Here’s the thing, my lovely readers.  While speedrunning is super interesting and technical, it requires a certain kind of person.  I’m not saying that ALL speedrunners are quirky, just that most of them are.  When put on a stage in front of hundreds of thousands of viewers, things might get a little cringey or become completely lost on you.  You have to keep in mind that these players also have fans of their own, and will be utilizing their time during the event to embrace that fan base.  For that reason, there’s going to be a lot of inside jokes, weird catch phrases, and even obnoxious singing.  It took me almost five years of watching these events to realize one simple fact; you’re not really supposed to understand EVERYTHING!

So now that you’re adequately familiar with the idea of speedrunning, you’re probably interested in seeing what it’s all about.  Luckily, as aforementioned, I have spent many hours watching speedruns and sharing them with my friends.  Below, I’ve compiled some excellent clips and highlighted some runs to get you hyped for January.  You’ll also get a taste of how I’ll be covering the runs during live coverage.  Let’s take a look at some of the best speedruns in AGDQ and SGDQ history.

Super Mario 64 Beaten in Under 30 Minutes… with one hand.

Game: Super Mario 64 (Nintendo 64)

Event: AGDQ 2014

Runner: Peaches_

Final Time: 22 minutes 22 seconds

This run is an excellent introduction to how absolutely skillful speedrunners can be.  Not only does Peaches_ manage to absolutely demolish “Mario 64” in under  twenty-five minutes, but he also does it with only one hand.  At 7:49 into the run, he displays an ungodly amount of precision and control as he skips around the first Bowser boss stage with ease.   With the addition of a “controller cam”, you get to see his quick movements and confident controller inputs as he plays.  It’s truly an astounding run.

Ninja Gaiden II in under 15 minutes… only using the sword.

Game: Ninja Gaiden II (NES)

Event: AGDQ 2014

Runner: Duckfist

Final Time: 13 minutes 4 seconds

If you’ve played any of the classic Ninja Gaiden games, there’s a few things that are super obvious.  First off, the game is almost impossible.  Ninja Gaiden is best known for its punishing difficulty, and for good reason.  Second, magic is a huge help if you ever want to make any sort of progress.  Leave it up to runner Duckfist though, to breeze through the game only dying three times, all of which are planned.  Additionally, he manages to show absolute mastery of the game by only using the sword.  If you’ve ever made it to the final boss and lived to tell the tale, you’ll be in awe at how quickly Duckfist wraps up the final form.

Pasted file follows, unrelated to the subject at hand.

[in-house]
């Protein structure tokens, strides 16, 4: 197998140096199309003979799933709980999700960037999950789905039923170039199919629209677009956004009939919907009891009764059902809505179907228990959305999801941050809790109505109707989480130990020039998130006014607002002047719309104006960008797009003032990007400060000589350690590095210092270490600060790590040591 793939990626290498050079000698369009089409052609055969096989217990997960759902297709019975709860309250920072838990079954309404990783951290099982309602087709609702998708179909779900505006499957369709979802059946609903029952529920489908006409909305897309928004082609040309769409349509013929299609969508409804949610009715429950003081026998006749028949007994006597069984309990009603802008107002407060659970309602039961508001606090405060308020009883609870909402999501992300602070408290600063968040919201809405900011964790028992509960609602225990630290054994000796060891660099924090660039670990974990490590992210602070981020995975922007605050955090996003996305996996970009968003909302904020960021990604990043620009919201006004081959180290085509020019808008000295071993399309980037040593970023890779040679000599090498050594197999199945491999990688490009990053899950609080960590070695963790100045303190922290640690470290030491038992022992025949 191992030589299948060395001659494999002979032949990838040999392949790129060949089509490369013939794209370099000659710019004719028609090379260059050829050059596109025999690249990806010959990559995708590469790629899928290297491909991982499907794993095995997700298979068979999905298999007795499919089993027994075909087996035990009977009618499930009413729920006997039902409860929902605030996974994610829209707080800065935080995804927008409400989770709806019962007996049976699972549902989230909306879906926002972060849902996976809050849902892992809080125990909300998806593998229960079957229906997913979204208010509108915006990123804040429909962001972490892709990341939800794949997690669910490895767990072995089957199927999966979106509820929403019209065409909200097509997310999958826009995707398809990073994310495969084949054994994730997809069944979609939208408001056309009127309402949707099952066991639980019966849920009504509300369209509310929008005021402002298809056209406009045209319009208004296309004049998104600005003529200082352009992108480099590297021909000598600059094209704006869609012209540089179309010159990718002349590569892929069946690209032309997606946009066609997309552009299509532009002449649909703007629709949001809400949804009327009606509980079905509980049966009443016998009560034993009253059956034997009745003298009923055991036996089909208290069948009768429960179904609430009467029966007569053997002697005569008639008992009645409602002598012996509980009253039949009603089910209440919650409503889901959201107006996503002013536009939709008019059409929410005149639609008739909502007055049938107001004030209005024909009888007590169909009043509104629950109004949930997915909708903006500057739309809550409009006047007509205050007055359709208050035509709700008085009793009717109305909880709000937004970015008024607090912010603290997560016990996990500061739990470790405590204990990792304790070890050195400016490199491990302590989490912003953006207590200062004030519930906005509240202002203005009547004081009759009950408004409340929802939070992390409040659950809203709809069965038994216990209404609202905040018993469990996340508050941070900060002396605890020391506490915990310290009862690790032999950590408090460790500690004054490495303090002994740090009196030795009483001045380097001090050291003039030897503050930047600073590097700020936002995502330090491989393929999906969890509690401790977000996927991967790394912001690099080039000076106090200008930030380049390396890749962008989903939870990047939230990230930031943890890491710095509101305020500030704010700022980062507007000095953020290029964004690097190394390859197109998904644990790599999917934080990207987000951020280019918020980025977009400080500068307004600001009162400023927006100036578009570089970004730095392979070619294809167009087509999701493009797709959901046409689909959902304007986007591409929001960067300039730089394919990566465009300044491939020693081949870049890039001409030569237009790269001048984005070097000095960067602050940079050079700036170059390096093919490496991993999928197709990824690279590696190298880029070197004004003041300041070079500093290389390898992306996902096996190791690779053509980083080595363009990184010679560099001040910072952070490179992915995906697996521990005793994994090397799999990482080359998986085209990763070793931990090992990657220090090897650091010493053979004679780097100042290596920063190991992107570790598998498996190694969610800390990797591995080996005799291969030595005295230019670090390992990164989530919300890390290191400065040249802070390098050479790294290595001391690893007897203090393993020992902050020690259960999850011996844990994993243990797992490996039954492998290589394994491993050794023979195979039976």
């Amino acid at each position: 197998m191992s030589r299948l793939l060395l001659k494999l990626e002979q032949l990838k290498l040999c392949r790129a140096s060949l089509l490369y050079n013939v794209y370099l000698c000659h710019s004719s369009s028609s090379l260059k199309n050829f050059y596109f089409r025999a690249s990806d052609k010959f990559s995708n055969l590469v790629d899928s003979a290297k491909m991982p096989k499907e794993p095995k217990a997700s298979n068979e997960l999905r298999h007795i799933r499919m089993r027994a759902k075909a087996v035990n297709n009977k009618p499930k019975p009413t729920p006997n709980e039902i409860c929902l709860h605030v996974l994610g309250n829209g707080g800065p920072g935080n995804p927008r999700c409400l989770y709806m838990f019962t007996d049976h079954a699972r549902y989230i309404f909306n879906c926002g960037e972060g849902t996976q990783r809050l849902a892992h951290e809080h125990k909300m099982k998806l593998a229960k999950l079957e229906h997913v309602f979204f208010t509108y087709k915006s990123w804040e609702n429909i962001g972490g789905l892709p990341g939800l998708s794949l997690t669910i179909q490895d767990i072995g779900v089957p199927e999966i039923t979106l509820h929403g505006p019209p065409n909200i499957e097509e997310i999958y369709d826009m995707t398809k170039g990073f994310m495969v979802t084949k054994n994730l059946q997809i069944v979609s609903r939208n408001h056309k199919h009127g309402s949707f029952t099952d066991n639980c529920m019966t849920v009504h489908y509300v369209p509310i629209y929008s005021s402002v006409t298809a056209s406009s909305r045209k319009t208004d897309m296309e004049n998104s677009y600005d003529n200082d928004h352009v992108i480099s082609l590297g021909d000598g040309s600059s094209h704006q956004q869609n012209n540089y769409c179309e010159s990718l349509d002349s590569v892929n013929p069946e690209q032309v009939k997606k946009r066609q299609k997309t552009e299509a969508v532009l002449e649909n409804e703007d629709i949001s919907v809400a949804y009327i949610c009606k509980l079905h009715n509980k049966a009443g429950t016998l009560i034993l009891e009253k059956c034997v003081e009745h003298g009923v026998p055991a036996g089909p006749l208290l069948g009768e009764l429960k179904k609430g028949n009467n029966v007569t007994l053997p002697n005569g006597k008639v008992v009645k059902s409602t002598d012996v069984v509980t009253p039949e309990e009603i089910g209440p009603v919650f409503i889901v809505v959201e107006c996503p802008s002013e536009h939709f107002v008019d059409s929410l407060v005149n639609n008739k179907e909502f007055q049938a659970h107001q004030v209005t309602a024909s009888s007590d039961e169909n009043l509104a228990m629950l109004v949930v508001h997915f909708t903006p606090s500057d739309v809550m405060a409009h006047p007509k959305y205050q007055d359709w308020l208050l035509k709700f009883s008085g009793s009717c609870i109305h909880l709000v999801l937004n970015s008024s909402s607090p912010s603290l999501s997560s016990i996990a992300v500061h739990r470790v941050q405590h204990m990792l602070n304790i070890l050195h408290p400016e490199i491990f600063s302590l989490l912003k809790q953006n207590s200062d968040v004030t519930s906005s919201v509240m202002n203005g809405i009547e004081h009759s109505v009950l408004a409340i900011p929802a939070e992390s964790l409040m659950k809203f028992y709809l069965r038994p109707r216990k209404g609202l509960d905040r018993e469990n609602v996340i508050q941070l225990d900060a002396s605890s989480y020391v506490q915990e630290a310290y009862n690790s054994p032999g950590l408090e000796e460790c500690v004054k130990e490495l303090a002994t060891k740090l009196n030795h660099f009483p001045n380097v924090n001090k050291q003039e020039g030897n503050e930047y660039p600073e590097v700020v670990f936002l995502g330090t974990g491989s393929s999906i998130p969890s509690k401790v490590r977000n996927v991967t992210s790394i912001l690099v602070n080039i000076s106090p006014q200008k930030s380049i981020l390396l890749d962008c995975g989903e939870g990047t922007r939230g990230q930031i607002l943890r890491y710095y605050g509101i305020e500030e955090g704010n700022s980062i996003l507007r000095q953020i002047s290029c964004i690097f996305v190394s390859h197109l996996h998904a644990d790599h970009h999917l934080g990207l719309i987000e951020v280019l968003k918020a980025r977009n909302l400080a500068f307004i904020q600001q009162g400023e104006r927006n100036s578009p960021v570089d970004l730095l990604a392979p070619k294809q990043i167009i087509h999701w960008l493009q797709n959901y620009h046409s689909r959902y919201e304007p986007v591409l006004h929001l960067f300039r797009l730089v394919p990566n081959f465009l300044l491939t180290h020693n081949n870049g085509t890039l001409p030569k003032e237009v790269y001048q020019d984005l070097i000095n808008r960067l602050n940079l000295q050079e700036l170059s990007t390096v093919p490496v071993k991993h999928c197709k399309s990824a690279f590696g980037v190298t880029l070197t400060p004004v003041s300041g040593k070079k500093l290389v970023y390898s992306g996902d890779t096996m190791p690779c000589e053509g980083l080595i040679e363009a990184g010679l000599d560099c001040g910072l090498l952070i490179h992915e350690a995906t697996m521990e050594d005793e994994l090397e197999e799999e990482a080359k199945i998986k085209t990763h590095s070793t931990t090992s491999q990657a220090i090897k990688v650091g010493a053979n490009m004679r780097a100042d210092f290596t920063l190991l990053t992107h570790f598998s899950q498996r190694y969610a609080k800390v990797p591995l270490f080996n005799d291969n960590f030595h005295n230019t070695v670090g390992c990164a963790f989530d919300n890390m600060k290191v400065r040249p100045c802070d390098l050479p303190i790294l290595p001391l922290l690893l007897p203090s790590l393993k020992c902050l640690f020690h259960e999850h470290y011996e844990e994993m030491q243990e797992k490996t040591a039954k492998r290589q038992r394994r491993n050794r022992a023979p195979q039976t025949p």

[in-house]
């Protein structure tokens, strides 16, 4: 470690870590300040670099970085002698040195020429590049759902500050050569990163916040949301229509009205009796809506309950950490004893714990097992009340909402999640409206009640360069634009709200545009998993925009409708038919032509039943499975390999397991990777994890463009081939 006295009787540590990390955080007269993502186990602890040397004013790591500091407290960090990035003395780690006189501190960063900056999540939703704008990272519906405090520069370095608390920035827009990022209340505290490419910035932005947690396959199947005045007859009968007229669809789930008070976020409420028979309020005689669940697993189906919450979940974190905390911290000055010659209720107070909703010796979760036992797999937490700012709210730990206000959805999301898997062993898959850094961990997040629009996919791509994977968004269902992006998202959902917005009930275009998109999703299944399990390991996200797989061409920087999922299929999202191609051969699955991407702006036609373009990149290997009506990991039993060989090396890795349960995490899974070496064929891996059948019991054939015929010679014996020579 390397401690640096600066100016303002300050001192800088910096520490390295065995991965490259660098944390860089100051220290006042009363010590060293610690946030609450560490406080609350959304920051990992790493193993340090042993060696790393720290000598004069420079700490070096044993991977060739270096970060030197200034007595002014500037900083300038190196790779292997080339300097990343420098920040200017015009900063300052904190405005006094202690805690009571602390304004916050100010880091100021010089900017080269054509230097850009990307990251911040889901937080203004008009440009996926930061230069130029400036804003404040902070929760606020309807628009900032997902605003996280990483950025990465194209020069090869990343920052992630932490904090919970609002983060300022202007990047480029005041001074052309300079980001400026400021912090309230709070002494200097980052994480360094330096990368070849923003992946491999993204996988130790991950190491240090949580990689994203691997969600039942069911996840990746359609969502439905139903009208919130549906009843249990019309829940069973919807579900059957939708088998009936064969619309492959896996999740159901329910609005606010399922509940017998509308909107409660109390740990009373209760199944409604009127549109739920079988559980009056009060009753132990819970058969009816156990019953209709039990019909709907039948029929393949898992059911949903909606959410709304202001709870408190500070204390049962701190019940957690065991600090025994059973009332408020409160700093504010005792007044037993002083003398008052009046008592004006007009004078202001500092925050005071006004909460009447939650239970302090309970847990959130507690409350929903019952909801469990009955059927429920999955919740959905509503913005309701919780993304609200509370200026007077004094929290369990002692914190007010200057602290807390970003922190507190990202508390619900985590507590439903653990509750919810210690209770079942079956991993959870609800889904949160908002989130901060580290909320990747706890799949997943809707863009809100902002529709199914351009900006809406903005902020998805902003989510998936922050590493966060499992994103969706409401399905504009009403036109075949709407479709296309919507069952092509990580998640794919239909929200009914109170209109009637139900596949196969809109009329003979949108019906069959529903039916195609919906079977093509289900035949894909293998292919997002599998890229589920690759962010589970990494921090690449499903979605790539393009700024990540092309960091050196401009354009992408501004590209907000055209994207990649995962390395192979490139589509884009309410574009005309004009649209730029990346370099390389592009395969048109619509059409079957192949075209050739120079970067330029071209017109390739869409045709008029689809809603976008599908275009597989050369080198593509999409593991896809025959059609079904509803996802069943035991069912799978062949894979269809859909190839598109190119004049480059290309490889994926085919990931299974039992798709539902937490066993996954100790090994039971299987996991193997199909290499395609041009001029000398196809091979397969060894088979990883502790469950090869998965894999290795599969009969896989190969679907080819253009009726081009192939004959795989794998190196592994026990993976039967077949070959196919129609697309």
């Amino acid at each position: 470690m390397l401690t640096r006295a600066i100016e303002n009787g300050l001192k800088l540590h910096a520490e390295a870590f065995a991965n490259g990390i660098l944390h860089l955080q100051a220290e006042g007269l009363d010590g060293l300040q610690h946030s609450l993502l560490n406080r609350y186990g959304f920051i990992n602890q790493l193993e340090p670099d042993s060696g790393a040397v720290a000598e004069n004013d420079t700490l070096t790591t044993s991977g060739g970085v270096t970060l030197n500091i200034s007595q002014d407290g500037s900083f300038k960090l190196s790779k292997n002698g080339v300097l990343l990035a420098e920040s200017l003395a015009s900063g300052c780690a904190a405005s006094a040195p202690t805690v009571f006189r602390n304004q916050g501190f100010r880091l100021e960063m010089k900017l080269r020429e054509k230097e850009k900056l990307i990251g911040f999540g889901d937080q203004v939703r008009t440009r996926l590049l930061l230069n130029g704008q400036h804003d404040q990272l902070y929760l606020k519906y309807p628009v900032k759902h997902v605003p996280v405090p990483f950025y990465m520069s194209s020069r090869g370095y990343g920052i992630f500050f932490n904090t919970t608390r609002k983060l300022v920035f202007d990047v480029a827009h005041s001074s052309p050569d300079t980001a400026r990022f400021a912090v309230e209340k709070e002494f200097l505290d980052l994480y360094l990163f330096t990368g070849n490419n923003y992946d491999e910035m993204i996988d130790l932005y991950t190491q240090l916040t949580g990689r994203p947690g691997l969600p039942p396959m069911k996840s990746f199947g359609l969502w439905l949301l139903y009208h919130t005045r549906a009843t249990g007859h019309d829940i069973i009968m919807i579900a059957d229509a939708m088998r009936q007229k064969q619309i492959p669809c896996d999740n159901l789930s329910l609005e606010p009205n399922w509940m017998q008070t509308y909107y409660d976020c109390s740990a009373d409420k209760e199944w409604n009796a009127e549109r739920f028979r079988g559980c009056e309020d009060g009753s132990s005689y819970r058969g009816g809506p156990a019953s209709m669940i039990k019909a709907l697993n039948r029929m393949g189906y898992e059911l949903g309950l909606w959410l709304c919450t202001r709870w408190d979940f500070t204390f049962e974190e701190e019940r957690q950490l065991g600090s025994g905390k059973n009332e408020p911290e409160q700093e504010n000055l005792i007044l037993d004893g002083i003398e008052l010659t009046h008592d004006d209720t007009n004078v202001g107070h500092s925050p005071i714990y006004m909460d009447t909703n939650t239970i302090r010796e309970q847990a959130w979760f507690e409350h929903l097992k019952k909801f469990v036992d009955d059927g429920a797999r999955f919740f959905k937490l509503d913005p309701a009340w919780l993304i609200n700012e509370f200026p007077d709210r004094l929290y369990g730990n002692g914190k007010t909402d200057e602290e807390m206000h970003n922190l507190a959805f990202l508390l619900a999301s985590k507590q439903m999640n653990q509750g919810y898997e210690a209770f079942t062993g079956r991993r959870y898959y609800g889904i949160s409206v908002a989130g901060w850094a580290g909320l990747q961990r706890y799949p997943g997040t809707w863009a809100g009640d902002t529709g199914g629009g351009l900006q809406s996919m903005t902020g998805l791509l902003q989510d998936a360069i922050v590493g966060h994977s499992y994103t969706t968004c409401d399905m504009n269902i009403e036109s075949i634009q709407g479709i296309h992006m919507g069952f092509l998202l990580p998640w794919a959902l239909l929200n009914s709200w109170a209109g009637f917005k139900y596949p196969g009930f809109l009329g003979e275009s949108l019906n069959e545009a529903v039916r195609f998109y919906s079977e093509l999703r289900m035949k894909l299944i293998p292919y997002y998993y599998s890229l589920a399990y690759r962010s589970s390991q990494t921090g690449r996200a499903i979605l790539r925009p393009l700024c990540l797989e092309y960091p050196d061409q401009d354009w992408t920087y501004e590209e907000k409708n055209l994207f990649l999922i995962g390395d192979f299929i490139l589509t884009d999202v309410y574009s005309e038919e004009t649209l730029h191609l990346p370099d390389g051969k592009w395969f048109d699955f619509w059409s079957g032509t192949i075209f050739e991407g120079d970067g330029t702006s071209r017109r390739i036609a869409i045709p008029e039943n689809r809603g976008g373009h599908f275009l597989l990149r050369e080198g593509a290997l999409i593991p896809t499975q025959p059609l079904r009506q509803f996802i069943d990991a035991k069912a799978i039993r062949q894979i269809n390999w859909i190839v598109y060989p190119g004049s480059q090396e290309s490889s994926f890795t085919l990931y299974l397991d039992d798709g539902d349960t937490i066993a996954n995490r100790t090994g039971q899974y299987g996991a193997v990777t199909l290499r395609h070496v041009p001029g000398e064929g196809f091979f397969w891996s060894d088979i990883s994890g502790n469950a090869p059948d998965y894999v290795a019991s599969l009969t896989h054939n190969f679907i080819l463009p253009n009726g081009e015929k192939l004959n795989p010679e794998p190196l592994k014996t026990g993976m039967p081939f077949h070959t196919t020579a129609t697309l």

Super Punch Out! In under 25 minutes… blindfolded.

Game: Super Punch Out! (SNES)

Event: AGDQ 2014

Runner: Zallard

Final Time: 24 minutes 9 seconds

You may be surprised to hear this, but blindfolded speedruns aren’t as rare as you’d think.  It’s essentially the final challenge; beating a game without seeing it.  AGDQ and SGDQ have both hosted several blindfolded runs before, but this (and the next one on our list) definitely take the cake.  In this run, Zallard shows true mechanical prowess by defeating every opponent in under 25 minutes.  Additionally, there’s some great moments in which he calls out the round timer down to the millisecond, all while blindfolded.  It shows that the blindfold is merely a set piece, the true amazement is how well Zallard knows this game.

Ocarina of Time (Child Dungeons)… blindfolded.

Game: The Legend of Zelda: Ocarina of Time

Event: AGDQ 2015

Runner: Runnerguy2489

Final Time: 1 hour, 26 minutes, and 56 seconds

Out of all the mind-blowing speed runs I’ve seen, this one probably takes the cake.  The Legend of Zelda: Ocarina of Time is widely considered one of the best games of all time.  The community around it is giant, and has led to some great speedruns.  AGDQ has hosted runs such as “Any% in under 20 minutes”, “100% in under 3 hours”, and more.  However, runnerguy2489 shows off an incredible amount of knowledge of the game’s space and limitations in this run.  Using just the audio queues, runnerguy2489 blazes through all three of the first dungeons in under 2 hours.  For comparison, I recently started streaming Ocarina of Time, and made it up to the second dungeon in 2 hours.  Runnerguy2489 does 3 in almost half the time… without vision.  If you watch one speedrun in your life, make it this one.

Get Hyped, AGDG 2017 is Coming

Now that you’re familiar with the world of speedrunning and have seen some of the best ones AGDQ has hosted in the past, I hope you’re super excited for AGDQ 2017.  Once again, we will be covering a lot of the big Nintendo titles as they get shown.  I’ll do my best to describe all the glitches shown, all while giving you exclusive commentary that you can only find on NintendoStar.  So bookmark the site, tweet your friends, and get ready for January 8th at 11:30 AM… AGDQ 2017 is going to be amazing.